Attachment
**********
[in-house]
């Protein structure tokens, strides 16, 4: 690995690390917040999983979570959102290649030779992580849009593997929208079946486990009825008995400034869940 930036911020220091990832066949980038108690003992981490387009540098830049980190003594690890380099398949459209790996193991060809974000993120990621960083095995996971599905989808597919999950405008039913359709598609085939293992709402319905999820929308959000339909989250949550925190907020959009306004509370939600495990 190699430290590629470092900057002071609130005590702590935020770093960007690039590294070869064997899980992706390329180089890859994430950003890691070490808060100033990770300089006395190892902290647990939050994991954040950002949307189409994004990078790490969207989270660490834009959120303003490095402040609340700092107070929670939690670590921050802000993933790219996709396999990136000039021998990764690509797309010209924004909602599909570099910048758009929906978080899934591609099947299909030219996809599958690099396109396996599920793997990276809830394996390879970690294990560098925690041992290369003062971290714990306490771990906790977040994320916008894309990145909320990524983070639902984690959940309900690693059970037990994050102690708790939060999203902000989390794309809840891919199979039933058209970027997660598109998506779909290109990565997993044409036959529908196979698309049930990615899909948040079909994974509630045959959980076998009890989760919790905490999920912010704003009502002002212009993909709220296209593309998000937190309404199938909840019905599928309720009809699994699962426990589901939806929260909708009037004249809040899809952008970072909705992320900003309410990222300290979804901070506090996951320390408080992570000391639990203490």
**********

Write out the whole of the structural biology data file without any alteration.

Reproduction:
[in-house]
């Protein structure tokens, strides 16, 4: 690995690390917040999983979570959102290649030779992580849009593997929208079946486990009825008995400034869940 930036911020220091990832066949980038108690003992981490387009540098830049980190003594690890380099398949459209790996193991060809974000993120990621960083095995996971599905989808597919999950405008039913359709598609085939293992709402319905999820929308959000339909989250949550925190907020959009306004509370939600495990 190699430290590629470092900057002071609130005590702590935020770093960007690039590294070869064997899980992706390329180089890859994430950003890691070490808060100033990770300089006395190892902290647990939050994991954040950002949307189409994004990078790490969207989270660490834009959120303003490095402040609340700092107070929670939690670590921050802000993933790219996709396999990136000039021998990764690509797309010209924004909602599909570099910048758009929906978080899934591609099947299909030219996809599958690099396109396996599920793997990276809830394996390879970690294990560098925690041992290369003062971290714990306490771990906790977040994320916008894309990145909320990524983070639902984690959940309900690693059970037990994050102690708790939060999203902000989390794309809840891919199979039933058209970027997660598109998506779909290109990565997993044409036959529908196979698309049930990615899909948040079909994974509630045959959980076998009890989760919790905490999920912010704003009502002002212009993909709220296209593309998000937190309404199938909840019905599928309720009809699994699962426990589901939806929260909708009037004249809040899809952008970072909705992320900003309410990222300290979804901070506090996951320390408080992570000391639990203490």